Irenaeus on the Trinity


In about A.D. 180, Irenaeus (pictured at right) wrote the statement below concerning the triune nature of God. Here we find the basic elements of the doctrine of the Trinity. Note, in particular, the distinct role of each member of the Godhead and its relationship to all of humanity.
This is the rule of our faith, the foundation of the building, and what gives support to our behavior.
God the Father uncreated, who is uncontained, invisible, one God, creator of the universe; this is the first article of our faith.
And the second is: The Word of God, the Son of God, our Lord Jesus Christ, who appeared to the prophets according to their way of prophesying and according to the dispensation of the Father. Through him all things were created. Furthermore, in the fullness of time, in order to gather all things to himself, he became a human being amongst human beings, capable of being seen and touched, to destroy death, bring life, and restore fellowship between God and humanity.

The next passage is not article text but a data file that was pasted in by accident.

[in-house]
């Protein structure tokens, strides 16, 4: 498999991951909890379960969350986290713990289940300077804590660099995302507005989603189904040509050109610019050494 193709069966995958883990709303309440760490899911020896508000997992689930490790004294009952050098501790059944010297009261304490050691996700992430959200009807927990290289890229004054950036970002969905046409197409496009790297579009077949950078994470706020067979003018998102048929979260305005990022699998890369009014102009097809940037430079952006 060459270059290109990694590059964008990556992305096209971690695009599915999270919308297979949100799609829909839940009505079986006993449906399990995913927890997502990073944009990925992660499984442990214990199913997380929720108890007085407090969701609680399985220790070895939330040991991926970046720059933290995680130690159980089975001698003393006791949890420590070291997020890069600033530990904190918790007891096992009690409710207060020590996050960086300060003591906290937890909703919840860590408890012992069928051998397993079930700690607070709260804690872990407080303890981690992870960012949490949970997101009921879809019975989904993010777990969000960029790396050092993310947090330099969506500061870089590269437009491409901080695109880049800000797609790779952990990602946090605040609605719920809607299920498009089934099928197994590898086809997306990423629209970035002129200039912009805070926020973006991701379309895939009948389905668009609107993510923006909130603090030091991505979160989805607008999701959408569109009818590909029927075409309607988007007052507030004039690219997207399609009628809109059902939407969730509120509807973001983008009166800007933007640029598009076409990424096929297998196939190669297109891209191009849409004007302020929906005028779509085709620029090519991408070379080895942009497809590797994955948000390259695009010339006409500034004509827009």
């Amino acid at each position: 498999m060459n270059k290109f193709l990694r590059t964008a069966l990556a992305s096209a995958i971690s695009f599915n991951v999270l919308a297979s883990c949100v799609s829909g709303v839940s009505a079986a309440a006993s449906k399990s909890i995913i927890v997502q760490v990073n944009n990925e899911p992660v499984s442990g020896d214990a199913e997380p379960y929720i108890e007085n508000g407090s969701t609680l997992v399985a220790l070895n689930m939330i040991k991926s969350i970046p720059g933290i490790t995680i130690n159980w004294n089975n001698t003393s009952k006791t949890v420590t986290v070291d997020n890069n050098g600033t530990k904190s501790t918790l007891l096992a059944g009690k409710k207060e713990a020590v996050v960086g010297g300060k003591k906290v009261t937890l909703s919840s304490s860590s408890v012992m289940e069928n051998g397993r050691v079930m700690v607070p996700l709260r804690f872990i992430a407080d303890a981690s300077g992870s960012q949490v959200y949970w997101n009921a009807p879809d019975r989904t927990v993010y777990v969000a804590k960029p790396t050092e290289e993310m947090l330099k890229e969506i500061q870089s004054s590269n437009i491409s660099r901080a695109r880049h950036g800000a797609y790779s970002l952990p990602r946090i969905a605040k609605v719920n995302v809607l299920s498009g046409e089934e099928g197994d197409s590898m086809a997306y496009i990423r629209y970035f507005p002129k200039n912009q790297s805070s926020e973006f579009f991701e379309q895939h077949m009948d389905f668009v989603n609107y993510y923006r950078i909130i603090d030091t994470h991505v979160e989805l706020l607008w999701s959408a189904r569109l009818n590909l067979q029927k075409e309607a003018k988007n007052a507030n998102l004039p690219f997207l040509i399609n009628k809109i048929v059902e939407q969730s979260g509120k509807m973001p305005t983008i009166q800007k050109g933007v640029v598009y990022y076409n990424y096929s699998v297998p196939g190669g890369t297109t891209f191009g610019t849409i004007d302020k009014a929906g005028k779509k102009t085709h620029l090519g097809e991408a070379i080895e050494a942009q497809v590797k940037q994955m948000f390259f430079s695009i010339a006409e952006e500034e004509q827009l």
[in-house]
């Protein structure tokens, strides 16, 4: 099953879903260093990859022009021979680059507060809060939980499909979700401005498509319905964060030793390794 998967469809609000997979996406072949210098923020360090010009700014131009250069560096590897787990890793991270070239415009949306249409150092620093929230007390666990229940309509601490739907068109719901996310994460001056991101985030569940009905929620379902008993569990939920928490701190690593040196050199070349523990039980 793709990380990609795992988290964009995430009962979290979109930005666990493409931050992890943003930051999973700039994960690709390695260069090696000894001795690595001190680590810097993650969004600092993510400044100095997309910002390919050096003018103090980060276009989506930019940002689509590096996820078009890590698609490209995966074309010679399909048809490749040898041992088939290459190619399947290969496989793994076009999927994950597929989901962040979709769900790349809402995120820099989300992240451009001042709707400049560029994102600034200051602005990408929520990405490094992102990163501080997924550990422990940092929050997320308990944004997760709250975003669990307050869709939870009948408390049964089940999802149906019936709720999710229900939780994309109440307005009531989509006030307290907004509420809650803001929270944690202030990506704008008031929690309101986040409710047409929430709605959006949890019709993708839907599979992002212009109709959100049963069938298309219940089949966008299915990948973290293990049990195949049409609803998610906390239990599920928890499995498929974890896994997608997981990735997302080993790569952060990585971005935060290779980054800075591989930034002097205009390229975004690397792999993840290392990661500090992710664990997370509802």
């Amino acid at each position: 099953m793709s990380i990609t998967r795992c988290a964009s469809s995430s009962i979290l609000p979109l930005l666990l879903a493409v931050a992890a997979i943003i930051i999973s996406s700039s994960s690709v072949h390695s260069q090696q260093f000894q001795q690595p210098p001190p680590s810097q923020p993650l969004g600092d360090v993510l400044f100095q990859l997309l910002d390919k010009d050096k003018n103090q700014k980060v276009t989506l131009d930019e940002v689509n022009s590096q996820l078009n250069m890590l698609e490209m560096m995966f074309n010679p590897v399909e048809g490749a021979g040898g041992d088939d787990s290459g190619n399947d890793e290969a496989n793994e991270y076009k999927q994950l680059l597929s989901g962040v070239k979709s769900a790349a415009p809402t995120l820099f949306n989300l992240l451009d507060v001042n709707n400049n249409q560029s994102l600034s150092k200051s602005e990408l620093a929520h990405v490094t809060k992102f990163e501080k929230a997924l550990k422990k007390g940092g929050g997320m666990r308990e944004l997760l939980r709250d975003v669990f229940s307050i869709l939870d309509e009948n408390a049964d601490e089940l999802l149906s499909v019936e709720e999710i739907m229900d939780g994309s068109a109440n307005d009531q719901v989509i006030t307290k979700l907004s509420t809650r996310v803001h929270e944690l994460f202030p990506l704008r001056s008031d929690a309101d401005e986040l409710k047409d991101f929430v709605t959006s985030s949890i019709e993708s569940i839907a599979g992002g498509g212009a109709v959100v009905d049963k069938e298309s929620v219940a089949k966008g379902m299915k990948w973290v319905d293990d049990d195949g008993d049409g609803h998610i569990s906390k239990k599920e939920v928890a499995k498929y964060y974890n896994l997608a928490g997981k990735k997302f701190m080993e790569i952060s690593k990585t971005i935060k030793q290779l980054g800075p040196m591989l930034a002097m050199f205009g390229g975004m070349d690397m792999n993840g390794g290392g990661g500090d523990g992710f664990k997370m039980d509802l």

And the third article is: The Holy Spirit, through whom the prophets prophesied, and our forebears learned of God and the righteous were led in the paths of justice, and who, in the fullness of time, was poured out in a new way on our human nature in order to renew humanity throughout the entire world in the sight of God.
          (The Christian Theology Reader edited by Alister McGrath, p. 93)  

Comments

  1. Hi Ted,

    Thanks again for sharing exciting aspects of the faith. This quote from Irenaeus is particularly exciting to me. It expresses a profound understanding of God in a very few words.

    It is also of note to me that Irenaeus thought of the Word of God as being Jesus Christ. In today’s world the Word of God is most often thought of as being the Bible.